He was, he says. Known better by the name Annie Broeker, Tidman had been among the last people to spend time with Scientology founder L. Ron Hubbard, and had become his primary caretaker in the last years of his life. She had then spent nearly the rest of her life at Int Base, and was dragged back when she made one dramatic dash for freedom. Burkhart says he knew Tidman when he was working at Int Base, and that she was becoming erratic in her final years. “She was kind of losing it at the end,” he says. And after she was diagnosed with cancer, she was moved to an apartment near the Hollywood Celebrity Centre. Burkhart says he was aware of it, and that she was dying in a Scientology apartment not far from his own. Afterwards, Tidman’s death was kept from her own family, and news of her passing didn’t reach the public for more than six months.

After asking him about Tidman, we compared notes with Burkhart about various other figures in Scientology that he had known or known about. And then, Burkhart told us about another woman in the Sea Org.

“I don’t think you know this name. But you should,” he said. “She’s literally the key person in Scientology now.”

Kerry Ibert’s title is typically Scientological. She’s the “CO CMO IXU.” That stands for the “Commanding Officer of the Commodore’s Messengers Organization, Internal Extension Unit.”

“Since all the other top managers have been sent up to the Hole, Kerry is running things. She is the person who runs every muster at the HGB, and Miscavige dictates to a woman named Tracye Danilovich who in turn gives those instructions to Kerry Ibert, and she gives them to the people actually running the orgs around the world,” Burkhart says.

“The reason that she is significant is that all of the other people have been sent to the Hole. She has hung in there despite all that, and if she was sent to the Hole, I don’t know that there’s anyone there who could run all those people,” he adds.

“She’s a real piece of work,” Mike Rinder says when we tell him what Burkhart has said about Kerry Ibert. “She’s one of those people who will, in order to protect her own position, do anything to others around her so that the blame can be shifted. Which is quite a good trait to have in order to survive in the world of David Miscavige.” Rinder says he isn’t surprised that Ibert is the one wielding the authority and not Danilovich, who he says was less effective.

Burkhart says Ibert has become so powerful because she’s been able to weather the Basics push better than anyone else. “It will take you a hundred hours of work just to make one sale. I added it up once,” he says. “It’s so non-viable. So how do you get up in front of people and keep them excited and make this activity worth doing? And somehow, Kerry puts in just enough humor and charisma to do it, and she hasn’t gone sour,” he says. “If she ever got busted, the place would fall apart. Nobody at Int Base is managing anything. There really isn’t any management going on there at all. All the management of Scientology is happening at HGB under Kerry Ibert.”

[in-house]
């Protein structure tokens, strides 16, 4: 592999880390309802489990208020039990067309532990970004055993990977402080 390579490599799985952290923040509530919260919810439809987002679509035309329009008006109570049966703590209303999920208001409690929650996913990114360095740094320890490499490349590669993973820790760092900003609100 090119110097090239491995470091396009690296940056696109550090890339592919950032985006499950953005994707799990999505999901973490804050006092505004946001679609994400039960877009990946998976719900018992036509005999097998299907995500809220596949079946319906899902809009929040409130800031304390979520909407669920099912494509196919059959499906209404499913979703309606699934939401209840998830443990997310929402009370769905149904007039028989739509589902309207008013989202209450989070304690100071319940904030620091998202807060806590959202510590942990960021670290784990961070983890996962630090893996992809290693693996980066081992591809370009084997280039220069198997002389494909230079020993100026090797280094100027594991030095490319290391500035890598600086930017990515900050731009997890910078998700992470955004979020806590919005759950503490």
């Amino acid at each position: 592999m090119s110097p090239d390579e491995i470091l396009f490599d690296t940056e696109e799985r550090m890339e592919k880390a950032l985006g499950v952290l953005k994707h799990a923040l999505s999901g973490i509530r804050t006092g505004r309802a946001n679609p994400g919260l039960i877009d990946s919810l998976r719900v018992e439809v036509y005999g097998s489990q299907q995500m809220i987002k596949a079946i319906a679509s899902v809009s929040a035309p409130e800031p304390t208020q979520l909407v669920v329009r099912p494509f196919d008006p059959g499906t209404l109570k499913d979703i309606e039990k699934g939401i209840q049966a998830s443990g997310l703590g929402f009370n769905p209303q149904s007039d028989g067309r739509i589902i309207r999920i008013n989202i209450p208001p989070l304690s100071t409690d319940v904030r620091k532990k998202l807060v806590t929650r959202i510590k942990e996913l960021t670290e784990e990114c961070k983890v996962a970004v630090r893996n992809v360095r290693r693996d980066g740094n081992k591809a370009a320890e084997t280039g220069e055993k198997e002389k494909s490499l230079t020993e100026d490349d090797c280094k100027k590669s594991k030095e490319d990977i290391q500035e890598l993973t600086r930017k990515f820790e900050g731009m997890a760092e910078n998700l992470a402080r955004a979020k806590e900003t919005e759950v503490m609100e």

And how were things going when you left in August 2013? we asked.

“They know the Ideal Orgs aren’t working,” Burkhart says. Although David Miscavige gets up on stage at Scientology’s big annual events several times a year and claims that the organization is expanding at greater rates than ever, real information on how the new churches are doing comes into the HGB every day.

On the eighth floor of the building, there’s an area known as the Control Information Center, or CIC. “Occasionally, the entire HGB would be ordered to go there to read the reports that are posted on the walls. Per policy, you’re supposed to go in there every day and look at them, but it was too depressing. So every once in a while they’d call us in there.”

And on one shelf, Burkhart says, there are special booklets stacked up that are put together weekly by all the new Ideal Orgs. Started in 2002 or 2003, Miscavige’s push to make every org “Ideal” has pressured local church members to raise huge funds to pay for historic buildings and then millions more to have them renovated. Miscavige claims that Ideal Orgs bring in a rush of new business, and more than 40 have opened up around the world.


[The HGB: On this building’s eighth floor, Scientology’s secrets are compiled.]

“The people at each Ideal Org put together a special booklet that has information about what happened that week. There are even photographs of new people on courses, and lots of statistics,” Burkhart says. And these were not made-up numbers for public consumption at the big events. These were the actual hard data collected at each facility.

Sitting there on the shelf in the CIC, weekly booklets from every Ideal Org in the world tell the real story of what’s going on, Burkhart says. “It was a totally clear picture that nothing was going on there. In fact, most of them are worse off than they were before they spent all the money renovating. All of the people in management know that the Ideal Orgs are empty. It’s the public Scientologists who don’t know it.”